The Adventure & Challenges of the Catholic Church in Southeast Alaska


My Friends,

Life in Alaska is an adventure! As the Bishop of the Diocese of Juneau, Alaska, I embrace this adventure with the same zeal that the early disciples had when they responded to the Lord’s message, “Go into the whole world and proclaim the gospel.” (Mark 16:15)  

Soon after arriving in the Diocese and working with our staff on scheduling my visits to the remote missions here, I simply asked the question, “What time does Mass start?” I received this look of amazement accompanied by the statement, “It starts when you get there!” Much of our travel is “weather permitting.” We are never sure when we will arrive into a village, or even depart for that matter, because of the weather and conditions.

On my first trip to Tenakee Springs, Alaska to celebrate Mass at our St. Francis Chapel, I traveled by floatplane and learned that the people of the village gather when they hear the sound of the plane approaching, knowing that onboard is either a priest or the bishop. It became clear to me that the sound of the plane replaced the traditional church bell calling people to Mass.

As a mission diocese, covering a land area the size of Florida and possessing over 1,000 islands, it’s a major challenge just getting from place to place. Providing Mass, the sacraments and pastoral care is a major challenge too. Because none of our communities are connected to each other by road, our ten priests, three deacons, and one woman religious need to fly or take a ferry to serve our small but vibrant Catholic population. Despite the generosity of our Catholic population of less than 10,000 people, diocesan and parish revenue never exceeds our many expenses.  

As a mission diocese, annually our expenses far exceed our revenues. With only two parishes located in the Capitol City of Juneau, the other eight parishes and six missions are accessible only by plane or boat. The expenses alone for transporting priests, religious, and lay ecclesial ministers by plane and ferry to serve these communities is a major, ever increasing burden.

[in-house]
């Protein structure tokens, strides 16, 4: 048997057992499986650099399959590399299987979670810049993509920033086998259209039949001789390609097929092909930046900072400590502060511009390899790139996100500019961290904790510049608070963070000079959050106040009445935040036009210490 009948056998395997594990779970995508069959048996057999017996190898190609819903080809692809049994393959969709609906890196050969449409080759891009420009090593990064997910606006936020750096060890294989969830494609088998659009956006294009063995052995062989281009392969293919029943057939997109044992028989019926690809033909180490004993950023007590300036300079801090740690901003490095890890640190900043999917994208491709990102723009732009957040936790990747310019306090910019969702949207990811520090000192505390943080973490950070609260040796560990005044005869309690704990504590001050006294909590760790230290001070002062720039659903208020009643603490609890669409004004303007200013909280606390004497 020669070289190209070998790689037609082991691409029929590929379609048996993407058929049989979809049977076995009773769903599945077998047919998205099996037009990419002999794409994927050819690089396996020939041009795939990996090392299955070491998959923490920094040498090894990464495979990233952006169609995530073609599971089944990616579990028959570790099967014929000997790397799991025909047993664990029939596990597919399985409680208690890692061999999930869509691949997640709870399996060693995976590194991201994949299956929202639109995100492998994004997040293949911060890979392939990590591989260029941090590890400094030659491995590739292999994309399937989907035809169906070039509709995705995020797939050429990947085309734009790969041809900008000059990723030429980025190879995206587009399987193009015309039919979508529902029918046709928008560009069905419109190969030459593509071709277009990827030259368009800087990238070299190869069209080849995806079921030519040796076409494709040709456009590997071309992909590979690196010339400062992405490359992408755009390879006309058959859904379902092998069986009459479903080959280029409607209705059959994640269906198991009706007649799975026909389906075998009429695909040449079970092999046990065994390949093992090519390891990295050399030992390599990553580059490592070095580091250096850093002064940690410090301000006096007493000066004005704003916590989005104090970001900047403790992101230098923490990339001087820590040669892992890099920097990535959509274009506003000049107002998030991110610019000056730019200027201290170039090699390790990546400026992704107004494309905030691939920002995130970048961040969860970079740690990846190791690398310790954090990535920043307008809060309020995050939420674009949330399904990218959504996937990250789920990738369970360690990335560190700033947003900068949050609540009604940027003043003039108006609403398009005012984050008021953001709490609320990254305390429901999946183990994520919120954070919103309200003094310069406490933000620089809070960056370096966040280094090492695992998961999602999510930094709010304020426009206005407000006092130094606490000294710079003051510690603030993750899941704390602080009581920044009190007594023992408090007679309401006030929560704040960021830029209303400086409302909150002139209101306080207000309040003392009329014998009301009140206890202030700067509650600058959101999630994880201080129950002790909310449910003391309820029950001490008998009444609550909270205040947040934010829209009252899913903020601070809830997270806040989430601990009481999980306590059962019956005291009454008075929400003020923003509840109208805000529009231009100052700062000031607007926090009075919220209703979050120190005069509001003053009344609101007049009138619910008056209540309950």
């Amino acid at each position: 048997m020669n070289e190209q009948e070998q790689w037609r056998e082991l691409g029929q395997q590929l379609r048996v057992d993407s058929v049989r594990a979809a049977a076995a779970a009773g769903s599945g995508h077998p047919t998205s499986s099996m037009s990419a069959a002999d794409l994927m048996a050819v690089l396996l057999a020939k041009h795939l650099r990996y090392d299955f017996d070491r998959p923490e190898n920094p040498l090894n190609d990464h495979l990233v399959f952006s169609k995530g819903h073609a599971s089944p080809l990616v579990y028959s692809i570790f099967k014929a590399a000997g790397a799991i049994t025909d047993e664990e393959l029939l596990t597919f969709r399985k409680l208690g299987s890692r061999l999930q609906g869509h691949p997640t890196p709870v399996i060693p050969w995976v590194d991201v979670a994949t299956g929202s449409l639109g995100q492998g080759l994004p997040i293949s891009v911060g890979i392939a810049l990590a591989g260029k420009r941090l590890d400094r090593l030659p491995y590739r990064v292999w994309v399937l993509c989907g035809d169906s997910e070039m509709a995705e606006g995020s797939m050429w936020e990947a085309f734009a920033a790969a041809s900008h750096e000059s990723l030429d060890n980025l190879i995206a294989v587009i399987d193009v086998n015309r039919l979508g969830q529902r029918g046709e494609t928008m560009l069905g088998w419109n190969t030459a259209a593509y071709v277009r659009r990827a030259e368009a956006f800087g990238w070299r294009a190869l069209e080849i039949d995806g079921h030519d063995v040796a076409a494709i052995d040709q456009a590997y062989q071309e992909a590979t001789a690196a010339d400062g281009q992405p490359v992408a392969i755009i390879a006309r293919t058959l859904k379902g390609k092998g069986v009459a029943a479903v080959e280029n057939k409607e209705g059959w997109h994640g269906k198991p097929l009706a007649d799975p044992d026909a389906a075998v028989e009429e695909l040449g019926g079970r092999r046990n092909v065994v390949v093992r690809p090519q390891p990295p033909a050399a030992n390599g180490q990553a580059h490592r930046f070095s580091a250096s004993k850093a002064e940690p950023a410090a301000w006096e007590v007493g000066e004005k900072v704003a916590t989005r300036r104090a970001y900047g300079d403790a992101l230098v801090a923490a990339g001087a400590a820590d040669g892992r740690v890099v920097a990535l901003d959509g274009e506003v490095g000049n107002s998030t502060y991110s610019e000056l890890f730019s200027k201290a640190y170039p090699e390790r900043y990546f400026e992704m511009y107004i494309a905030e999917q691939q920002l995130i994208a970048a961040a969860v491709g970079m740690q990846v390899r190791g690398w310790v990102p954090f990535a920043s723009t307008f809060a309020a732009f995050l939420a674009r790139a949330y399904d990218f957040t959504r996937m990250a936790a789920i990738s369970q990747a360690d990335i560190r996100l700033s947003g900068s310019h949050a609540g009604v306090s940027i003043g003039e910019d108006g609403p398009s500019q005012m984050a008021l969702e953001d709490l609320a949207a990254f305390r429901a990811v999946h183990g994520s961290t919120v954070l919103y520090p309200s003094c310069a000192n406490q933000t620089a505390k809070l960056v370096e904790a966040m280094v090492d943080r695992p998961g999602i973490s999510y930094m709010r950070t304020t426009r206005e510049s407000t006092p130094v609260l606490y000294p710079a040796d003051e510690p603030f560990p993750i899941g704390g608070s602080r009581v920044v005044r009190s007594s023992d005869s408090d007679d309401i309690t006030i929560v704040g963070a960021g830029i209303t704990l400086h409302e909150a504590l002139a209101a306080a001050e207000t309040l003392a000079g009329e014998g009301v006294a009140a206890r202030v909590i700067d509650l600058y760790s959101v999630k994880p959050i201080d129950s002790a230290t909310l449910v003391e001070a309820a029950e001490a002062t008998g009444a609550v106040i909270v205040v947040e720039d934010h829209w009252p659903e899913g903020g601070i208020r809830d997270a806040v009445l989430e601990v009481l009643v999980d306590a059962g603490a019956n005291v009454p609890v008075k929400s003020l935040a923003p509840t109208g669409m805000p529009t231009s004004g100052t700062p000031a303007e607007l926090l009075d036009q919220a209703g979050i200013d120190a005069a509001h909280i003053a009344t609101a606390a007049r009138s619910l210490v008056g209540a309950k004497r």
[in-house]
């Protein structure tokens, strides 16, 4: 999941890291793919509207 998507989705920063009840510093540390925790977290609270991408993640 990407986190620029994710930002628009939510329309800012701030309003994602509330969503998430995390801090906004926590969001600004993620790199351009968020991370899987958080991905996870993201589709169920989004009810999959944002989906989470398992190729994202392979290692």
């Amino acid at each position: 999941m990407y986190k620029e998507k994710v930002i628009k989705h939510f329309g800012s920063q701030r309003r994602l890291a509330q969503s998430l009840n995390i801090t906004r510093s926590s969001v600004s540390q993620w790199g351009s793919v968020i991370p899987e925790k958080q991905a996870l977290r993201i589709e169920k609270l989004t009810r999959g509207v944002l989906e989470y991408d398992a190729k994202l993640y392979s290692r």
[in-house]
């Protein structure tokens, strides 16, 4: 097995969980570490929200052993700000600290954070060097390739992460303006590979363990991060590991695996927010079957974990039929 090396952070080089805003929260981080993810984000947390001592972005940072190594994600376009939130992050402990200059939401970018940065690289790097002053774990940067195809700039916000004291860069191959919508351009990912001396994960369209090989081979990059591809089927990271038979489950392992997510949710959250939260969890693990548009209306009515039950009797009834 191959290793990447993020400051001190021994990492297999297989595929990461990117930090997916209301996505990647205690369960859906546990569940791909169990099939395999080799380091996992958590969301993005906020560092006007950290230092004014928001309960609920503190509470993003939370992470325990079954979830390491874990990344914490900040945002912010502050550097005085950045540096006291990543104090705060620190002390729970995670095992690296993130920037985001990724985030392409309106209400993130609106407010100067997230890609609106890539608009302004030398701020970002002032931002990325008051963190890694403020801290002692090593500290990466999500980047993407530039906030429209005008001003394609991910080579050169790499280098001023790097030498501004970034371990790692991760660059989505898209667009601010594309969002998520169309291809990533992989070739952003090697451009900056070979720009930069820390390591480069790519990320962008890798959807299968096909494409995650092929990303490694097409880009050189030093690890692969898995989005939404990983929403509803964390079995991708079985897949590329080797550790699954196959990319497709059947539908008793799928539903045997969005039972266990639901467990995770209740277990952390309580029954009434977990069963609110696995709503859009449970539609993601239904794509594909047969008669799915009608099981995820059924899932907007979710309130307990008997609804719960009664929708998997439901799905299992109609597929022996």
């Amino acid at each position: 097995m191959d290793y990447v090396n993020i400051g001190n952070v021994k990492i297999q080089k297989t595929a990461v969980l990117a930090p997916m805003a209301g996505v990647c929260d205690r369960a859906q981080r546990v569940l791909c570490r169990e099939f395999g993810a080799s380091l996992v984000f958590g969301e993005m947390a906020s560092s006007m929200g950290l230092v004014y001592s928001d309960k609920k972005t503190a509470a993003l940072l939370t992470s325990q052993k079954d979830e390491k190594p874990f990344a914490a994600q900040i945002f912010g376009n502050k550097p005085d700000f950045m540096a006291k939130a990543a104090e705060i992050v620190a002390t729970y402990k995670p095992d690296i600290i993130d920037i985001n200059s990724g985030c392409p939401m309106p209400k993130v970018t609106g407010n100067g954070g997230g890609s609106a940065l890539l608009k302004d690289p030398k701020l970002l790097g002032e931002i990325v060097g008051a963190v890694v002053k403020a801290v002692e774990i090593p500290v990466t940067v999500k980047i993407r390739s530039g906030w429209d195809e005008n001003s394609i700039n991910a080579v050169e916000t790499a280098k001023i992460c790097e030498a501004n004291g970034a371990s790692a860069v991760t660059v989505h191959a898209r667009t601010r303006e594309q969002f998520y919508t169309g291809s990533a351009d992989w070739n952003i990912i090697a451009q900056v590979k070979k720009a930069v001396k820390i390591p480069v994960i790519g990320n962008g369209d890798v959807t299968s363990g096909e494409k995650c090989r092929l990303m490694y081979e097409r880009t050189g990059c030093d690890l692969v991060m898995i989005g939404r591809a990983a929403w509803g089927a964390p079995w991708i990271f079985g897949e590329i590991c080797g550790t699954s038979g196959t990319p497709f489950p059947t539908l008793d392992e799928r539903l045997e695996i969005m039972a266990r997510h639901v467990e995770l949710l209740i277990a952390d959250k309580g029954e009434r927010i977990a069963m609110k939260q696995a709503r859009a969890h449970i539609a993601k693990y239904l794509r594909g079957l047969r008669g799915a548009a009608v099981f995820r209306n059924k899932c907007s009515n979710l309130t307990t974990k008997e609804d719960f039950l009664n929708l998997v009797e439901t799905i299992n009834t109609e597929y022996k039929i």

With God’s help and your support, our mission diocese will continue to have the resources to serve the people of God and proclaim the Gospel.

Southeast Alaska is the largest remaining temperate rainforest in the Northern Hemisphere. Over the years, our buildings have been effected by the harsh weather conditions of this climate. This reality necessitates constant maintainence and upkeep to our buildings and churches. The effects of rain, snow and ice have taken their toll on some of our structures.

Our challenges not only include ministry to our Catholic sisters and brothers living in these remote locations but also that portion of the population that is “un-churched.” Our diocese population consists of individuals, roughly 60 to 65 percent, who are “un-churched” and religiously unaffiliated who deserve to hear the Word of God and be served, as is the Church’s mandate.

Could you lend a hand and help us with these challenges and participate in the adventure of living Christ’s call to “Go into the whole world and proclaim the gospel?” On behalf of the diocese I ask for your help with support in our efforts and become part of our work of ongoing evangelizing.

I ask for your generosity in the mission of the Church of Southeast Alaska. Help us continue God’s work as we reach out to our people who have yet to take to heart the Gospel message of salvation in Christ.

Sincerely in Christ,
Most Reverend Edward J. Burns
Bishop of Juneau